Asia Pacific

China aiming for air control over Western Pacific, surveillance as far as Izu chain: report


In a report on its air strategy, the Chinese People’s Liberation Army plans to broaden its air surveillance and attack capabilities to the Western Pacific, including the vicinity of Japan, to ensure its command of the air, it was learned Sunday.

The report seen by Kyodo News emphasizes the need to develop and enhance nine types of “strategic equipment,” such as a new type of strategic bomber and a Terminal High-Altitude Area Defense ground-based interceptor system with an eye specifically toward the United States, which is strengthening its so-called pivot to Asia.

While the expansion by China’s navy, such as its building of a second aircraft carrier, is attracting attention, the report by the Air Force Command Academy shows that country’s air force has also started developing a similar expansion strategy. As a result, conflict over the sea with the United States is likely to deepen further.

The academy, a think tank in Beijing of an air force leadership training organ, prepared the report in November last year. Reports by the academy have previously served as policy guidelines.

It lists the United States, Japan, Taiwan, India and Vietnam as “threats” in its military airspace until 2030. It proposes broadening the scope of surveillance from a “first island chain” linking Okinawa, Taiwan and the Philippines and one of China’s defense lines in the open ocean to a “second island chain” linking the Izu Island chain, Guam and New Guinea.

The report affords a glimpse into the Chinese military’s confidence in thwarting the U.S. military, which has been critical of China’s controversial land reclamation activities in the South China Sea. It mentions enhancing the ability to attack U.S. bases on the China side of the second archipelago line with strategic bombers, and “deter U.S. military intervention” in the event of a defense operation involving Chinese islands.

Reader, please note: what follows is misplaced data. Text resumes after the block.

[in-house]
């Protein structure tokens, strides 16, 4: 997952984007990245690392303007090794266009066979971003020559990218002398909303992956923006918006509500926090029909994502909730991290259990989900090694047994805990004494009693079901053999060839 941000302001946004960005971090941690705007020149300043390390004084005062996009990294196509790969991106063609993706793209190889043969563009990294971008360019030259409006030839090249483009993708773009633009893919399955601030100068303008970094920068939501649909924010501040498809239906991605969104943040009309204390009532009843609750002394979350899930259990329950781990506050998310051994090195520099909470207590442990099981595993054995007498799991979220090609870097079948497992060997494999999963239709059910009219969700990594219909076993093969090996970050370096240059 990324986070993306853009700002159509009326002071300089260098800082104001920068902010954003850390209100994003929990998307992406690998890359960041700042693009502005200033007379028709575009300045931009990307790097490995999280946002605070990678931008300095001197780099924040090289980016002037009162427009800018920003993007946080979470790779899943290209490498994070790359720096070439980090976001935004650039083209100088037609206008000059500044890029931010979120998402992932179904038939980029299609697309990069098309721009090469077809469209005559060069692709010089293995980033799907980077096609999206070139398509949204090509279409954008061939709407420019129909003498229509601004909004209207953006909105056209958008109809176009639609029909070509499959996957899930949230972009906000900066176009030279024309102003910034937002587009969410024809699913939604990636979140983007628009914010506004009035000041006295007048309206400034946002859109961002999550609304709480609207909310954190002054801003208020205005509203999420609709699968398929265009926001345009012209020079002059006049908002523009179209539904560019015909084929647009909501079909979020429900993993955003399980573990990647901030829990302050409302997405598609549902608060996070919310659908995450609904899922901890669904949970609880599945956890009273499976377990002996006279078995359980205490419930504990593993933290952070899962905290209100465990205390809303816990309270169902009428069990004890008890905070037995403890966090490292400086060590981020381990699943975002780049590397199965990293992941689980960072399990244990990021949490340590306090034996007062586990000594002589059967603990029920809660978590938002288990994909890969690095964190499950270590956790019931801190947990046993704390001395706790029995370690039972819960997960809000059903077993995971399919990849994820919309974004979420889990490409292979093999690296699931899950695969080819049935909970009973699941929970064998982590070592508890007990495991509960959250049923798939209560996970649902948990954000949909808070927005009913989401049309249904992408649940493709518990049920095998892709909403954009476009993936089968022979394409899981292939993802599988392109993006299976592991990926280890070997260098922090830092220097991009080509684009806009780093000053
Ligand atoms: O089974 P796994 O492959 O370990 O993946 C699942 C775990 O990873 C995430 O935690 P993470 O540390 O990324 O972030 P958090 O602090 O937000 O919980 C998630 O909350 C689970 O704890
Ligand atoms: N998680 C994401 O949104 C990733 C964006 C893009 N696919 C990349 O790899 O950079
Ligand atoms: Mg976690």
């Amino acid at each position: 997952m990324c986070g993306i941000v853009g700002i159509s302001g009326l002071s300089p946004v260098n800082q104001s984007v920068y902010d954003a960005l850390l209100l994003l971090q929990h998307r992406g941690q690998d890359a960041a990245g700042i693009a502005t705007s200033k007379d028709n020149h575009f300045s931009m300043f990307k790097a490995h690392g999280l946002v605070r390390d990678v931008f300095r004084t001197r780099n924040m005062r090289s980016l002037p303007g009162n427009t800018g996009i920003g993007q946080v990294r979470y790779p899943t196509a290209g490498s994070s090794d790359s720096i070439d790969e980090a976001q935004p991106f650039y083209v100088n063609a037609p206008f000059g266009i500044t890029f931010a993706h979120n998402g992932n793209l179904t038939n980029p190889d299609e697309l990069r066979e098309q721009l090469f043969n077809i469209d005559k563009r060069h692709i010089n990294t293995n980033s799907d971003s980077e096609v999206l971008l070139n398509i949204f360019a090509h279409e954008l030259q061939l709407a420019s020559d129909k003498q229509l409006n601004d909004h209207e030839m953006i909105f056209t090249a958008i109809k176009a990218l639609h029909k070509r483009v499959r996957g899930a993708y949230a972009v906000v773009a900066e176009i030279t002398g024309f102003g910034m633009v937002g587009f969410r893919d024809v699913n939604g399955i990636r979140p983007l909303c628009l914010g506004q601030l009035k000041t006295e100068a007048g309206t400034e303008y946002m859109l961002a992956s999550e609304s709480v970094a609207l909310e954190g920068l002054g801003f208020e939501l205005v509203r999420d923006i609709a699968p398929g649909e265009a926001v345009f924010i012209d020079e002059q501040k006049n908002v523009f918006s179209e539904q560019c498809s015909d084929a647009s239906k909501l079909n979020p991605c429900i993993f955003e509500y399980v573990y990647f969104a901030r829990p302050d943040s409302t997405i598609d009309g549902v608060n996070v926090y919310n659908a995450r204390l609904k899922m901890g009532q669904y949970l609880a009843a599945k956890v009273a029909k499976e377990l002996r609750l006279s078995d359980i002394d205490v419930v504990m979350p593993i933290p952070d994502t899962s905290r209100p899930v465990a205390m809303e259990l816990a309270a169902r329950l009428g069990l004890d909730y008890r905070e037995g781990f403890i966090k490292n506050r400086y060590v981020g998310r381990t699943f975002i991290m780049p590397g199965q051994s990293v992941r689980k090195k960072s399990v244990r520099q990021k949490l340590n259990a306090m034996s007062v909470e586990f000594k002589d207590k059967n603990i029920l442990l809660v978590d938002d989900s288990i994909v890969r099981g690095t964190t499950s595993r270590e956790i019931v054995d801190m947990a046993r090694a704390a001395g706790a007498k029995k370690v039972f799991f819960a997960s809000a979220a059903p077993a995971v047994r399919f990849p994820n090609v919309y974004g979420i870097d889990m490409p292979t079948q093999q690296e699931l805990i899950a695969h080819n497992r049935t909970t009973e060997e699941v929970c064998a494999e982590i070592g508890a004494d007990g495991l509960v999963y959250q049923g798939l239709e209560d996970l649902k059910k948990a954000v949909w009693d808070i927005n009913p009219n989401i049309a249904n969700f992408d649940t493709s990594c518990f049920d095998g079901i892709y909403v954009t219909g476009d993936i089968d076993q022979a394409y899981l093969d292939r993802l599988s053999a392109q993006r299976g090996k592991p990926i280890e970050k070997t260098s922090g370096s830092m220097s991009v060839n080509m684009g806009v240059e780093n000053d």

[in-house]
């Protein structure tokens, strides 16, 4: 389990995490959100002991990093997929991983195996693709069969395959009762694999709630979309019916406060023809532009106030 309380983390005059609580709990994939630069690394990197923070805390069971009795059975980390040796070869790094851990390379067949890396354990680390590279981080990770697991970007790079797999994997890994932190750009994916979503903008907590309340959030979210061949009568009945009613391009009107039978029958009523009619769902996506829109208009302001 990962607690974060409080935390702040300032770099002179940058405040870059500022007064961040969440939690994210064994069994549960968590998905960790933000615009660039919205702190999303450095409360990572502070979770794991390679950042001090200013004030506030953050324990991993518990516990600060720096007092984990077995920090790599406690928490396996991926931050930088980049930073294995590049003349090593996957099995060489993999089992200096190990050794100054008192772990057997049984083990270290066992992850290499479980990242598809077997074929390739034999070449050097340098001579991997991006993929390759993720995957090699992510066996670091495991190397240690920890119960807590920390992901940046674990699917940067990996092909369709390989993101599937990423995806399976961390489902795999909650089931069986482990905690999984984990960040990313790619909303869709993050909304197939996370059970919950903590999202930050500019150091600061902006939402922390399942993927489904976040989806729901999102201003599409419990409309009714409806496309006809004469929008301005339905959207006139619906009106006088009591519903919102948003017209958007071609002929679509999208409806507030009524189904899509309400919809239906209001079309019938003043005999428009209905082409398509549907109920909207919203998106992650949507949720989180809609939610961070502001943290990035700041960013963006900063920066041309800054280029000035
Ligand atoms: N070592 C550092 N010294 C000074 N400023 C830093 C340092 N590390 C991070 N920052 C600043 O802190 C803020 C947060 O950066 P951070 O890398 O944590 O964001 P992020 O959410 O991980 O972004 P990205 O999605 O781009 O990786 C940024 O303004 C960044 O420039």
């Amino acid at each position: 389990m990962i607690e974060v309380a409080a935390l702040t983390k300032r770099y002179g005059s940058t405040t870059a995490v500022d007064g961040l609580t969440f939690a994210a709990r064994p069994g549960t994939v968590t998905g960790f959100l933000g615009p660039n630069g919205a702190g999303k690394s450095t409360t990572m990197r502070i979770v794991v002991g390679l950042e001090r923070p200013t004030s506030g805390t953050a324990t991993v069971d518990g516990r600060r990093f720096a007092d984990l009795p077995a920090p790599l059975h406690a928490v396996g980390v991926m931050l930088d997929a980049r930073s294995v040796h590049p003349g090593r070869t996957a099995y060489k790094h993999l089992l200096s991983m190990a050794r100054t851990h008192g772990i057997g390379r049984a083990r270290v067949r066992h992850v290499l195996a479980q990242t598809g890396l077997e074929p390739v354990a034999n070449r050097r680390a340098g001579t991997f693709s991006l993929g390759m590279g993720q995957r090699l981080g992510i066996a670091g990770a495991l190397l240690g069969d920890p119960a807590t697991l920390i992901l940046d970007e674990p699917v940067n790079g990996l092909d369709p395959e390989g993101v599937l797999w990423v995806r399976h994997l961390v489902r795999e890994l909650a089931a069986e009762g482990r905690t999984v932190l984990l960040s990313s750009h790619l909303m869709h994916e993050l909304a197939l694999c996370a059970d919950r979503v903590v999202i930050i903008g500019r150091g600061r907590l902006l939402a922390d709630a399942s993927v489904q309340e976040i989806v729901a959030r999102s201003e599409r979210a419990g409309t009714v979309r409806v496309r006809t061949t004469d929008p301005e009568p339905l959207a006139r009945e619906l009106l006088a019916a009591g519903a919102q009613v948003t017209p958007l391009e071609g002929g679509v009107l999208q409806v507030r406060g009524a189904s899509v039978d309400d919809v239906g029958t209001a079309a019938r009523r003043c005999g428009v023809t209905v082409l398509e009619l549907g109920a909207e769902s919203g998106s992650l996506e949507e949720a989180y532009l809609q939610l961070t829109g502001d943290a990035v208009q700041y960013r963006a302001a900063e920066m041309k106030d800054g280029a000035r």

The nine types of strategic equipment also include a high-speed air-launched cruise missile, a large transport plane, and air ship that moves in the upper atmosphere, a next-generation fighter, unmanned attack aircraft, air force satellites and precision-guided bombs.

Regarding the air defense identification zone that China established over the East China Sea in November 2013, the report proposes cooperation between the air force and navy to enhance the air defense capability, and stresses the need to boost joint training.

The report also places considerable emphasis on developments in the space and missile fields. It says the air force would be put in charge of a space unit to be established in the future, adding that careful examination is needed regarded the form it will take.

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